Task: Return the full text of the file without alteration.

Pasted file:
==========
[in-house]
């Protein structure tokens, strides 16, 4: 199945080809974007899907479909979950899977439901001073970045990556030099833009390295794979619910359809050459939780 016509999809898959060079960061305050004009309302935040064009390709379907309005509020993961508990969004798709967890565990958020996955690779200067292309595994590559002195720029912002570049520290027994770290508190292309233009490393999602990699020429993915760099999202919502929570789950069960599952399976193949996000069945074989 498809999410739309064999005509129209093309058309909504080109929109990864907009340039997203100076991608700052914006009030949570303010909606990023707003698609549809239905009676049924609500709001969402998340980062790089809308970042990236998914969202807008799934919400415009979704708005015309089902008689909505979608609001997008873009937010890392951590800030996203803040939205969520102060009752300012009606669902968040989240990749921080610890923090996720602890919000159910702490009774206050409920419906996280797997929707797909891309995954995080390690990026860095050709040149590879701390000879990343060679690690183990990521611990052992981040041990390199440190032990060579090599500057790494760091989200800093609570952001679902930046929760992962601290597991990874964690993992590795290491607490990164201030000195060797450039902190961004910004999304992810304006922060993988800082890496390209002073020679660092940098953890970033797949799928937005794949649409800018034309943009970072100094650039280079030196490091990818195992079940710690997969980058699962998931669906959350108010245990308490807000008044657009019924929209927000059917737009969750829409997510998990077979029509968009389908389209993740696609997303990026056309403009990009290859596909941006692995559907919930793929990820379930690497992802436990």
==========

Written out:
[in-house]
């Protein structure tokens, strides 16, 4: 199945080809974007899907479909979950899977439901001073970045990556030099833009390295794979619910359809050459939780 016509999809898959060079960061305050004009309302935040064009390709379907309005509020993961508990969004798709967890565990958020996955690779200067292309595994590559002195720029912002570049520290027994770290508190292309233009490393999602990699020429993915760099999202919502929570789950069960599952399976193949996000069945074989 498809999410739309064999005509129209093309058309909504080109929109990864907009340039997203100076991608700052914006009030949570303010909606990023707003698609549809239905009676049924609500709001969402998340980062790089809308970042990236998914969202807008799934919400415009979704708005015309089902008689909505979608609001997008873009937010890392951590800030996203803040939205969520102060009752300012009606669902968040989240990749921080610890923090996720602890919000159910702490009774206050409920419906996280797997929707797909891309995954995080390690990026860095050709040149590879701390000879990343060679690690183990990521611990052992981040041990390199440190032990060579090599500057790494760091989200800093609570952001679902930046929760992962601290597991990874964690993992590795290491607490990164201030000195060797450039902190961004910004999304992810304006922060993988800082890496390209002073020679660092940098953890970033797949799928937005794949649409800018034309943009970072100094650039280079030196490091990818195992079940710690997969980058699962998931669906959350108010245990308490807000008044657009019924929209927000059917737009969750829409997510998990077979029509968009389908389209993740696609997303990026056309403009990009290859596909941006692995559907919930793929990820379930690497992802436990």